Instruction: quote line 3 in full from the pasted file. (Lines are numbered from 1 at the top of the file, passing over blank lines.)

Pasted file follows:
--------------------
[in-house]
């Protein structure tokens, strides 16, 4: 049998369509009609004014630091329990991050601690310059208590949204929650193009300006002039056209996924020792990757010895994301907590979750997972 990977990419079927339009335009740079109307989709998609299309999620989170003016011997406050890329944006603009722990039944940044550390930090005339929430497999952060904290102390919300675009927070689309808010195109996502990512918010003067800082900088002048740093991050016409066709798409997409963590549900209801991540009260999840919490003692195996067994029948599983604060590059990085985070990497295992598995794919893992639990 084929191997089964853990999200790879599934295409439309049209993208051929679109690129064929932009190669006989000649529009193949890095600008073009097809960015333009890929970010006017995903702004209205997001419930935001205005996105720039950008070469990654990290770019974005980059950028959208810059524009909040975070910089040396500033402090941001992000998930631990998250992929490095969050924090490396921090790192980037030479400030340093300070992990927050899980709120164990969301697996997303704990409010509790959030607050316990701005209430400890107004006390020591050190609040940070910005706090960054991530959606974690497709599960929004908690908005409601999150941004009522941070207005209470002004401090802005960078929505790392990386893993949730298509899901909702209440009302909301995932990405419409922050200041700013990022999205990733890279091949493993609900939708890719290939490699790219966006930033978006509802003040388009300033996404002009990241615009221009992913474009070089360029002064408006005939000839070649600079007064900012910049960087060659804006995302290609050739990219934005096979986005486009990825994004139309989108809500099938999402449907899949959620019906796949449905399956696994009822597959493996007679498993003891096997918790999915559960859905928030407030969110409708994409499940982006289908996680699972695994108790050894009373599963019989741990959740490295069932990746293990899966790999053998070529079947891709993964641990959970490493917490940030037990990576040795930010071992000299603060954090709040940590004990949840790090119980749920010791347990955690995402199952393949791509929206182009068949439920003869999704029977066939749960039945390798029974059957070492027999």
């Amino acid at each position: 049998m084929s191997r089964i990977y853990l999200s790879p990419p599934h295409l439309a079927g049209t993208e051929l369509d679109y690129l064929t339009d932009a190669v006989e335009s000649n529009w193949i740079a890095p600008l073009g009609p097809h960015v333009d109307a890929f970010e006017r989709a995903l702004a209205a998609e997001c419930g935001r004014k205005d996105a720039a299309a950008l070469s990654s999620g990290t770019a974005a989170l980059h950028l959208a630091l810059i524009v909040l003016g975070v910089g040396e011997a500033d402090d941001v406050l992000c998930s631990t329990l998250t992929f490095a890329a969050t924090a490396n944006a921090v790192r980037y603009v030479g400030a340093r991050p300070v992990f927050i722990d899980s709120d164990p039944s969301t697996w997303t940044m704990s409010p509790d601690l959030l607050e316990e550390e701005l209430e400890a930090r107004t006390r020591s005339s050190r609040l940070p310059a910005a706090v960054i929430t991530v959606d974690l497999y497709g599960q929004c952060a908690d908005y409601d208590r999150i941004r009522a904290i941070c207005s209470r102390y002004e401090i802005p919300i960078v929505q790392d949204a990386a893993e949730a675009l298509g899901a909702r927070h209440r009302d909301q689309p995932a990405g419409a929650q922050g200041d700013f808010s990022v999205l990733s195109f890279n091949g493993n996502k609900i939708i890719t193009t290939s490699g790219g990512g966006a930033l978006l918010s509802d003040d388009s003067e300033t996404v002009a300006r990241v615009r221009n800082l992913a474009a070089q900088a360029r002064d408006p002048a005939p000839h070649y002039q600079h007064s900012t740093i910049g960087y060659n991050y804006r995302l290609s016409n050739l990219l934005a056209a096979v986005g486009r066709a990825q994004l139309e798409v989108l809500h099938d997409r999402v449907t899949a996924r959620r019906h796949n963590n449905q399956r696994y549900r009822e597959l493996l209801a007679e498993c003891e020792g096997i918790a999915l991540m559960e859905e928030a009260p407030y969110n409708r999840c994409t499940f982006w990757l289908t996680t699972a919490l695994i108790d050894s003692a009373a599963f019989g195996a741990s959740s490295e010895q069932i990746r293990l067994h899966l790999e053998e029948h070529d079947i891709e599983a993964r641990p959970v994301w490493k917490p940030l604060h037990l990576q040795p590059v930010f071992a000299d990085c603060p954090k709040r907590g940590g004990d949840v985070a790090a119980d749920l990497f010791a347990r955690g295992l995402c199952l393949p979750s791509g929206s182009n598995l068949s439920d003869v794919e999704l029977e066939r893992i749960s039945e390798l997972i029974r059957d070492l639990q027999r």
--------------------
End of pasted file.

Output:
């Amino acid at each position: 049998m084929s191997r089964i990977y853990l999200s790879p990419p599934h295409l439309a079927g049209t993208e051929l369509d679109y690129l064929t339009d932009a190669v006989e335009s000649n529009w193949i740079a890095p600008l073009g009609p097809h960015v333009d109307a890929f970010e006017r989709a995903l702004a209205a998609e997001c419930g935001r004014k205005d996105a720039a299309a950008l070469s990654s999620g990290t770019a974005a989170l980059h950028l959208a630091l810059i524009v909040l003016g975070v910089g040396e011997a500033d402090d941001v406050l992000c998930s631990t329990l998250t992929f490095a890329a969050t924090a490396n944006a921090v790192r980037y603009v030479g400030a340093r991050p300070v992990f927050i722990d899980s709120d164990p039944s969301t697996w997303t940044m704990s409010p509790d601690l959030l607050e316990e550390e701005l209430e400890a930090r107004t006390r020591s005339s050190r609040l940070p310059a910005a706090v960054i929430t991530v959606d974690l497999y497709g599960q929004c952060a908690d908005y409601d208590r999150i941004r009522a904290i941070c207005s209470r102390y002004e401090i802005p919300i960078v929505q790392d949204a990386a893993e949730a675009l298509g899901a909702r927070h209440r009302d909301q689309p995932a990405g419409a929650q922050g200041d700013f808010s990022v999205l990733s195109f890279n091949g493993n996502k609900i939708i890719t193009t290939s490699g790219g990512g966006a930033l978006l918010s509802d003040d388009s003067e300033t996404v002009a300006r990241v615009r221009n800082l992913a474009a070089q900088a360029r002064d408006p002048a005939p000839h070649y002039q600079h007064s900012t740093i910049g960087y060659n991050y804006r995302l290609s016409n050739l990219l934005a056209a096979v986005g486009r066709a990825q994004l139309e798409v989108l809500h099938d997409r999402v449907t899949a996924r959620r019906h796949n963590n449905q399956r696994y549900r009822e597959l493996l209801a007679e498993c003891e020792g096997i918790a999915l991540m559960e859905e928030a009260p407030y969110n409708r999840c994409t499940f982006w990757l289908t996680t699972a919490l695994i108790d050894s003692a009373a599963f019989g195996a741990s959740s490295e010895q069932i990746r293990l067994h899966l790999e053998e029948h070529d079947i891709e599983a993964r641990p959970v994301w490493k917490p940030l604060h037990l990576q040795p590059v930010f071992a000299d990085c603060p954090k709040r907590g940590g004990d949840v985070a790090a119980d749920l990497f010791a347990r955690g295992l995402c199952l393949p979750s791509g929206s182009n598995l068949s439920d003869v794919e999704l029977e066939r893992i749960s039945e390798l997972i029974r059957d070492l639990q027999r």